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Whether the sin of fear is contrary to fortitude?

Objection 1: It seems that the sin of fear is not contrary to fortitude: because fortitude is about dangers of death, as stated above (Q[123], AA[4],5). But the sin of fear is not always connected with dangers of death, for a gloss on Ps. 127:1, "Blessed are all they that fear the Lord," says that "it is human fear whereby we dread to suffer carnal dangers, or to lose worldly goods." Again a gloss on Mat. 27:44, "He prayed the third time, saying the selfsame word," says that "evil fear is threefold, fear of death, fear of pain, and fear of contempt." Therefore the sin of fear is not contrary to fortitude.

Objection 2: Further, the chief reason why a man is commended for fortitude is that he exposes himself to the danger of death. Now sometimes a man exposes himself to death through fear of slavery or shame. Thus Augustine relates (De Civ. Dei i) that Cato, in order not to be Caesar's slave, gave himself up to death. Therefore the sin of fear bears a certain likeness to fortitude instead of being opposed thereto.

Objection 3: Further, all despair arises from fear. But despair is opposed not to fortitude but to hope, as stated above (Q[20], A[1]; FS, Q[40], A[4]). Neither therefore is the sin of fear opposed to fortitude.

On the contrary, The Philosopher (Ethic. ii, 7; iii, 7) states that timidity is opposed to fortitude.

I answer that, As stated above (Q[19], A[3]; FS, Q[43], A[1]), all fear arises from love; since no one fears save what is contrary to something he loves. Now love is not confined to any particular kind of virtue or vice: but ordinate love is included in every virtue, since every virtuous man loves the good proper to his virtue; while inordinate love is included in every sin, because inordinate love gives use to inordinate desire. Hence in like manner inordinate fear is included in every sin; thus the covetous man fears the loss of money, the intemperate man the loss of pleasure, and so on. But the greatest fear of all is that which has the danger of death for its object, as we find proved in Ethic. iii, 6. Wherefore the inordinateness of this fear is opposed to fortitude which regards dangers of death. For this reason timidity is said to be antonomastically* opposed to fortitude. [*Antonomasia is the figure of speech whereby we substitute the general for the individual term; e.g. The Philosopher for Aristotle: and so timidity, which is inordinate fear of any evil, is employed to denote inordinate fear of the danger of death.]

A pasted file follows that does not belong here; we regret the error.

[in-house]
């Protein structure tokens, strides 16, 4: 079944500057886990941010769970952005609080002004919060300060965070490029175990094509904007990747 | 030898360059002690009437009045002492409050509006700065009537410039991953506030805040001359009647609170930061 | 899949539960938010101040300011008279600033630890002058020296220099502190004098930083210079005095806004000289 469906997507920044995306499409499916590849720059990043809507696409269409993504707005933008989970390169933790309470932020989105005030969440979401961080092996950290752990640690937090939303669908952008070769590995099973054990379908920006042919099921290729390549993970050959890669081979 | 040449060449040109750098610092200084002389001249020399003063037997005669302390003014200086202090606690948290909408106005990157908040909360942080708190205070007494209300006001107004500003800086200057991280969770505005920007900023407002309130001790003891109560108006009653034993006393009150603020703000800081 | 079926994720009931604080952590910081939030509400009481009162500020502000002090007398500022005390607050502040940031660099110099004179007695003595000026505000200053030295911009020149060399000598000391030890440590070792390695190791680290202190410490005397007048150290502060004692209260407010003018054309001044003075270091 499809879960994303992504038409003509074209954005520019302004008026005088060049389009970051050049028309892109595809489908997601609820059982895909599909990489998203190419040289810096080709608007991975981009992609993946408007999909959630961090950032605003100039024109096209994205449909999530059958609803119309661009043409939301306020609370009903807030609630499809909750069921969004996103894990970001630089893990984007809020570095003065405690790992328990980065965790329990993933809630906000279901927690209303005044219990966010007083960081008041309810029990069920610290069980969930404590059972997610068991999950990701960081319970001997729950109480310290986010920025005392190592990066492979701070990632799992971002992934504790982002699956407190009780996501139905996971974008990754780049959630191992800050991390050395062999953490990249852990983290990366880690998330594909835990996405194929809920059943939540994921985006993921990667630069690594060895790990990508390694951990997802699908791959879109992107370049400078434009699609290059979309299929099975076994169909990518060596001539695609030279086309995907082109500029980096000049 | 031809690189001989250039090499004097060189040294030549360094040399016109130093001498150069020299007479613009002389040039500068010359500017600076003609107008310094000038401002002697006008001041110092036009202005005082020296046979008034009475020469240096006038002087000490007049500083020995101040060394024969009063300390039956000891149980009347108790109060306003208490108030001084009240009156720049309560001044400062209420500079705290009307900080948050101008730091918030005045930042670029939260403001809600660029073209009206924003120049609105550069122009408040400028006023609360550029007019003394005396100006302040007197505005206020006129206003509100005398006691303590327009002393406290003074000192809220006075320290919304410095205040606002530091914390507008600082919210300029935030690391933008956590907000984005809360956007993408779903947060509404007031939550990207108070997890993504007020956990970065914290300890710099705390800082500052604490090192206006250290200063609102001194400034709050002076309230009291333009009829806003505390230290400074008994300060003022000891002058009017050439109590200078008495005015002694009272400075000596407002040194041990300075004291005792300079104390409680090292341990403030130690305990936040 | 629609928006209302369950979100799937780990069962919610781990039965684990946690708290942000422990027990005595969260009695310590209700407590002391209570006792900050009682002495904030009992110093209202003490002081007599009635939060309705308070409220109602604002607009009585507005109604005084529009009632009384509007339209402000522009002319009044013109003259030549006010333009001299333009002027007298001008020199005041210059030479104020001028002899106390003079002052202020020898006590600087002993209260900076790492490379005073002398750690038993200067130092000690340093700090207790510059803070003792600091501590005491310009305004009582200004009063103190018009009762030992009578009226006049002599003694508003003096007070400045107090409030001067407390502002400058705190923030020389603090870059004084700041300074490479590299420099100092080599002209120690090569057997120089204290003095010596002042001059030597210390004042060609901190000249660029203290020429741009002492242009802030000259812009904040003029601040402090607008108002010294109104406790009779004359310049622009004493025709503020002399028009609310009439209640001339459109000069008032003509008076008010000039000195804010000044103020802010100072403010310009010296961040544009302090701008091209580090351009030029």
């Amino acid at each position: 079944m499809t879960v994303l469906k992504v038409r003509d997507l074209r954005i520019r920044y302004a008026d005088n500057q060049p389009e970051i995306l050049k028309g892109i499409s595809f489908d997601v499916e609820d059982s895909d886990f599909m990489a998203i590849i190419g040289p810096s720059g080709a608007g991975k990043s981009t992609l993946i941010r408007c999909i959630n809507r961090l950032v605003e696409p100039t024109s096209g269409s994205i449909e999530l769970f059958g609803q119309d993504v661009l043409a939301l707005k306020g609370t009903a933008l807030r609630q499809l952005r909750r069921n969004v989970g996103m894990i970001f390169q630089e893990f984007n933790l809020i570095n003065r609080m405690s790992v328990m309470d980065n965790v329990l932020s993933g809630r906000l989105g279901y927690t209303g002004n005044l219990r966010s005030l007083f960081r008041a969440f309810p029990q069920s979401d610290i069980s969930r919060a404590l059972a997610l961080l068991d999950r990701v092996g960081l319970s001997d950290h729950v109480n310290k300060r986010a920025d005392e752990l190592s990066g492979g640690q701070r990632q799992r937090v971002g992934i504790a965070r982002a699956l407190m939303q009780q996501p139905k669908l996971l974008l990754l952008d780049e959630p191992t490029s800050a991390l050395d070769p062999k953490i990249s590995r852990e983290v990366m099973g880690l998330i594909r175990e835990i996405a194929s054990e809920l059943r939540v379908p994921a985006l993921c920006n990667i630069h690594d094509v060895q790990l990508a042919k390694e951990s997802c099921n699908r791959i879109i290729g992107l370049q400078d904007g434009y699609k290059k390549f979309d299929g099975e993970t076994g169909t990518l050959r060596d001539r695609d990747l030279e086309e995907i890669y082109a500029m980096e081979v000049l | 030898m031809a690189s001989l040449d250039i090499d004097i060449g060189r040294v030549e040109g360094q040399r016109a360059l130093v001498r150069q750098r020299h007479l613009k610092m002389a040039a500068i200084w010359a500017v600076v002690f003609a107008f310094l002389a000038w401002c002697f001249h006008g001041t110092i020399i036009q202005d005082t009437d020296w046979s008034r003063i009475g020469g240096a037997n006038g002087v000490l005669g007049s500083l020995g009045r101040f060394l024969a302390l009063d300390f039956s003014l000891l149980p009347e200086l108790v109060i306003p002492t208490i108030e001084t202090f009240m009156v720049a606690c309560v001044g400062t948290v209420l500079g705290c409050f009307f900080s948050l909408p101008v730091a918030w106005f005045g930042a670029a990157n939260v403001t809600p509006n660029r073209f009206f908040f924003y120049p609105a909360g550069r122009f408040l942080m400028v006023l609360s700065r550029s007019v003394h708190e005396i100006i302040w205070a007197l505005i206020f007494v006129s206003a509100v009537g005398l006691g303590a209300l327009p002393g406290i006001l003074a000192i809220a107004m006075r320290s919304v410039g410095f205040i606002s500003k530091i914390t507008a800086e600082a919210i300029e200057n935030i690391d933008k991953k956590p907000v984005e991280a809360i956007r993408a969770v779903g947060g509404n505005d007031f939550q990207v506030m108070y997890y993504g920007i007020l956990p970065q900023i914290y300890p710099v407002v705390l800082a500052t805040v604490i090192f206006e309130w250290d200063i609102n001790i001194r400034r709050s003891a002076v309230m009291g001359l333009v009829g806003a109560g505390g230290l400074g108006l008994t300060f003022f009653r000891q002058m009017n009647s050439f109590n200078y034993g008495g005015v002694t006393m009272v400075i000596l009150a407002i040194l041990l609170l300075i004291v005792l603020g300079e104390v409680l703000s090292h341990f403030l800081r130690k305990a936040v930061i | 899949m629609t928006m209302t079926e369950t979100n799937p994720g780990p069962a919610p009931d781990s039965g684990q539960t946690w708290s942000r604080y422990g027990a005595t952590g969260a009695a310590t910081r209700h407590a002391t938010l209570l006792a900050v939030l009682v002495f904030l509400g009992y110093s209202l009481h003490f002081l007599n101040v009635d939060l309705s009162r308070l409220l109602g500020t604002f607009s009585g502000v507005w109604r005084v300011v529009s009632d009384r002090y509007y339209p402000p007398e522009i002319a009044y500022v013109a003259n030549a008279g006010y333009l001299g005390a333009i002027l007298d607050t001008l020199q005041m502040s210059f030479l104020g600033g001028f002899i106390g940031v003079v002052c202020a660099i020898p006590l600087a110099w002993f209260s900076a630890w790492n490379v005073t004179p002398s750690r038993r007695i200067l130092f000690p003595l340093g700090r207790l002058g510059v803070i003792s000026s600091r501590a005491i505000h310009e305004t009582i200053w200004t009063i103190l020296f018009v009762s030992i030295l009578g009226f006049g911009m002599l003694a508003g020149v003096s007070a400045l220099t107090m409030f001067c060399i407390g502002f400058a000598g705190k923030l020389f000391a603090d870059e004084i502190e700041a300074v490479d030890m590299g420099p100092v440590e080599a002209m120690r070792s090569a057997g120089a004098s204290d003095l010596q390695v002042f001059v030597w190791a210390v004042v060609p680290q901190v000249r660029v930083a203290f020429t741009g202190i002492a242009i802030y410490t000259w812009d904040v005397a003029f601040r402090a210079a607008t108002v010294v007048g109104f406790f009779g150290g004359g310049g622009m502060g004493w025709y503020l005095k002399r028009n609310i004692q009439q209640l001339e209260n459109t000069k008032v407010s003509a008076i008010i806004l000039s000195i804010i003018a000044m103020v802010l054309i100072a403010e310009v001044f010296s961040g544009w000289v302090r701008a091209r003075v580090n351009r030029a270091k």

Reply to Objection 1: The passages quoted refer to inordinate fear in its generic acceptation, which can be opposed to various virtues.

Reply to Objection 2: Human acts are estimated chiefly with reference to the end, as stated above (FS, Q[1], A[3]; FS, Q[18], A[6]): and it belongs to a brave man to expose himself to danger of death for the sake of a good. But a man who exposes himself to danger of death in order to escape from slavery or hardships is overcome by fear, which is contrary to fortitude. Hence the Philosopher says (Ethic. iii, 7), that "to die in order to escape poverty, lust, or something disagreeable is an act not of fortitude but of cowardice: for to shun hardships is a mark of effeminacy."

Reply to Objection 3: As stated above (FS, Q[45], A[2]), fear is the beginning of despair even as hope is the beginning of daring. Wherefore, just as fortitude which employs daring in moderation presupposes hope, so on the other hand despair proceeds from some kind of fear. It does not follow, however, that any kind of despair results from any kind of fear, but that only from fear of the same kind. Now the despair that is opposed to hope is referred to another kind, namely to Divine things; whereas the fear that is opposed to fortitude regards dangers of death. Hence the argument does not prove.

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